Three freshmen on the UCLA men’s basketball team who were arrested in China on suspicion of shoplifting, stealing sunglasses from a luxury store, were released from custody Wednesday but ordered to remain in their hotel in Hangzhou while their teammates travelled to Shanghai, according to reports from China.
The players, including LiAngelo Ball, younger brother of former Bruin and current Los Angeles Laker Lonzo Ball, were released on bail early Wednesday in Hangzhou after being arrested on suspicion of shoplifting at a Louis Vuitton store next to the team’s hotel, ESPN reported. They’re suspected of having taken expensive sunglasses, according to news reports from Hangzhou.
The three players — Ball and freshmen Cody Riley and Jalen Hill — were questioned about stealing from the store, located next to the hotel where the Bruins had been staying before leaving for Shanghai Wednesday.
“The players were treated with the utmost respect, kindness and professionalism at all times by the Hangzhou police,” a source told ESPN. The players questioned were respectful at all times. None of this was confrontational.”
The players were released about 4 a.m.
Police arrived early Tuesday morning at the Hyatt Regency in Hangzhou, where both UCLA and Georgia Tech were staying ahead of their Friday matchup in Shanghai, and questioned three players from each team, according to ESPN. Team representatives and interpreters were with the players during that time, a source told ESPN.
The Atlanta Journal Constitution reported that Chinese authorities cleared the Georgia Tech players of any wrongdoing.
Afterward, Ball, Riley and Hill were taken to the police station in Hangzhou, where they were kept for a number of hours. UCLA representatives, including coach Steve Alford, were at the police station as well.
Alford rejoined the rest of UCLA’s team in Shanghai on Wednesday morning after the players were released, according to ESPN. The rest of UCLA’s team practiced Wednesday before visiting Shanghai Disneyland.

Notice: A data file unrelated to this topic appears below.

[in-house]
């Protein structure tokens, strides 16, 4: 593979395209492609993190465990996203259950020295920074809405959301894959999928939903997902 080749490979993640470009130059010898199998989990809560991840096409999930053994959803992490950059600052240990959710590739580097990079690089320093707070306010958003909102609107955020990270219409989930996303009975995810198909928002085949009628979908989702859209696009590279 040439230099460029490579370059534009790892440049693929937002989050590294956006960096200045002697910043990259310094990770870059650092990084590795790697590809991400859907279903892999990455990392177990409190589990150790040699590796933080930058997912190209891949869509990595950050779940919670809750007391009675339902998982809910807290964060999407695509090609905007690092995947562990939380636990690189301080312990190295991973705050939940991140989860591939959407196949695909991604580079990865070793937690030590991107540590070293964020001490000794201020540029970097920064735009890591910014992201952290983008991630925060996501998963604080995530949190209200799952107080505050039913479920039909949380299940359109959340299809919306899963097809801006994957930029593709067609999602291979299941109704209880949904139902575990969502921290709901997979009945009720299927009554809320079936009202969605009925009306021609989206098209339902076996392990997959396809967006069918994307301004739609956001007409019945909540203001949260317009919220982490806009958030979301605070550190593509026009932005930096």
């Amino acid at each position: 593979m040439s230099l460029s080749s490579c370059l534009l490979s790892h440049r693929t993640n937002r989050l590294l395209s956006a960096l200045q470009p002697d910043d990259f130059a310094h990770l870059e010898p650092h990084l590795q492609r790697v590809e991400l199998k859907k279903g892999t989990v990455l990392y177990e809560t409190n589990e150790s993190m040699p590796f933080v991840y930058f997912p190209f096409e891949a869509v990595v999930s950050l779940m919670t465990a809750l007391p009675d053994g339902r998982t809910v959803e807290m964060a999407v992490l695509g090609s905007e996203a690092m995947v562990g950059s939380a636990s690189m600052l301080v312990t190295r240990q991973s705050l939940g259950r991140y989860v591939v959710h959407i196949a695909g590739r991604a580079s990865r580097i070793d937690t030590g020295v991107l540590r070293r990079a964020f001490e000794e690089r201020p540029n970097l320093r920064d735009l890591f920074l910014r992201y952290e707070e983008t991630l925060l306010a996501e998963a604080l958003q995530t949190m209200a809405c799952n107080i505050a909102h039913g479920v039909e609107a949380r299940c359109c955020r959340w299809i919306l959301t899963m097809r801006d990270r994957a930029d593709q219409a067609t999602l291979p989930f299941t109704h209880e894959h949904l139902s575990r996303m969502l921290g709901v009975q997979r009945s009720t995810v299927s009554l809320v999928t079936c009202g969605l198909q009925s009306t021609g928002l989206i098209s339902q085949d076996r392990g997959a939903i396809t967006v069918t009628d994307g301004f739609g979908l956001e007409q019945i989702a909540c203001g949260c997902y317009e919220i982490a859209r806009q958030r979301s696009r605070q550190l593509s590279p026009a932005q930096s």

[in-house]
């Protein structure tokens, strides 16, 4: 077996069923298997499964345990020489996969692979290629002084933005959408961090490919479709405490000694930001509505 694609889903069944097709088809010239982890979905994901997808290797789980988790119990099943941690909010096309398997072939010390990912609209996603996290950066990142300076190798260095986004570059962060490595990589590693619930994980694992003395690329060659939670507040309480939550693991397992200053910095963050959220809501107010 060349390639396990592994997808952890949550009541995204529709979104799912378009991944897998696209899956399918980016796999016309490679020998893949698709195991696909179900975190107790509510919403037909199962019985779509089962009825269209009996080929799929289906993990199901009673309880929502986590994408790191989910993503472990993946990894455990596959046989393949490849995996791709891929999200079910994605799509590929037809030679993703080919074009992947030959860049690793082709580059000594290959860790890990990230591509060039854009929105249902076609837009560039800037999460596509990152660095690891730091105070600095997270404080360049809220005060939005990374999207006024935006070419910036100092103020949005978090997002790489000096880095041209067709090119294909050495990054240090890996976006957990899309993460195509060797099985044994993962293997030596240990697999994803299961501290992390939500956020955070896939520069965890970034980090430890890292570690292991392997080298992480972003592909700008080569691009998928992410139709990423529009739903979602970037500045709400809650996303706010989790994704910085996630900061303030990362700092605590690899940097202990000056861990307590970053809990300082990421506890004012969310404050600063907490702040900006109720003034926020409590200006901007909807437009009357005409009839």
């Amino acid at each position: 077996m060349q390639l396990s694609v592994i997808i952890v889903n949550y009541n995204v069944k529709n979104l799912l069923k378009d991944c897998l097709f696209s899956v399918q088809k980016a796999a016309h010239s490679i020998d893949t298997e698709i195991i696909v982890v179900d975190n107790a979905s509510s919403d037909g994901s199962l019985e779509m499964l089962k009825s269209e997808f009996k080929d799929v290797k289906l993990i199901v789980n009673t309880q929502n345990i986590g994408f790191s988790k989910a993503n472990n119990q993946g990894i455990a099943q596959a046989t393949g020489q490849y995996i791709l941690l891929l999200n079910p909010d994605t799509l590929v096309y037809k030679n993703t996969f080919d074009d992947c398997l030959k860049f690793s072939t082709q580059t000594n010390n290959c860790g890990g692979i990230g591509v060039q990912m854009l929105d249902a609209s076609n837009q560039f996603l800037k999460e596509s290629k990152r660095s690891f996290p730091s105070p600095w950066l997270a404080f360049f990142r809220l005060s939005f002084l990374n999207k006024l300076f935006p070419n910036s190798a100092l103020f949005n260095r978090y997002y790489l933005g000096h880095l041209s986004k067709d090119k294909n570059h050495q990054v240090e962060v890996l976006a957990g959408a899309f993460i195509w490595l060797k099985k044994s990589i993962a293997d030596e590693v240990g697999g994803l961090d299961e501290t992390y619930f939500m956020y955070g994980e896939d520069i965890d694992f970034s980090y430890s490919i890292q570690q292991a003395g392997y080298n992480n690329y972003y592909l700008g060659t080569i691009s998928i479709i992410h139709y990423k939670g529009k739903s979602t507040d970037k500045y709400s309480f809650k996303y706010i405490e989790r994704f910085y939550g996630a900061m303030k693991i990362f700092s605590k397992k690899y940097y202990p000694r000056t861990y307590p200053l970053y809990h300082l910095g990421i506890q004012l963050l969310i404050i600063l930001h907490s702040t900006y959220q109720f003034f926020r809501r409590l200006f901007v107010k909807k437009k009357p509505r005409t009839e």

Ball, Riley and Hill are being required by Hangzhou police to remain at their hotel until the legal process is over, a source told ESPN.
I would say they could be in quite a bit of trouble if they (Chinese authorities) have solid proof that they shoplifted,” Amnesty International’s William Nee, an expert on China’s legal systen, told Yahoo Sports.
“However, part of it will depend on whether their lawyers, the university, or the U.S. consulate can advocate and negotiate on their behalf.”
UCLA officials said the university is cooperating with law enforcement officials in China.
“We are aware of a situation involving UCLA student-athletes in Hangzhou, China,” according to a statement from UCLA Athletics. “The university is cooperating fully with local authorities on this matter, and we have no further comment at this time.”
Pac-12 Commissioner Larry Scott expressed his dismay over the situation.
“We are very disappointed by any situation that detracts from the positive student-athlete educational and cultural experience that this week is about,” Pac-12 Commissioner Larry Scott said. “Whether in the United States or abroad, we expect our student-athletes to uphold the highest standards.”
After initially telling ESPN “I’m going to wait until I get more intel on what’s going on,” Ball’s father LaVar said Tuesday, “He’ll be fine. Everyone’s making it a big deal. It ain’t that big a deal.”
LaVar Ball; his wife, Tina; and son LaMelo Ball were having breakfast with the UCLA team in Shanghai on Wednesday morning, according to ESPN. LaVar Ball was expected to address the media from his hotel suite in Shanghai, but he said he was advised by legal counsel not to speak “due to the legal nature of the matter.”
LaVar Ball later released a statement about LiAngelo’s shoplifting allegations, according to ESPN.
It is a very unfortunate situation that the Ball family and UCLA has to deal with at this particular time. We will comment shortly,” he said.
President Donald Trump, meanwhile, arrived in China Wednesday. There were no immediate indications that the three players’ arrests would have a bearing on the presidential visit.
—City News Service
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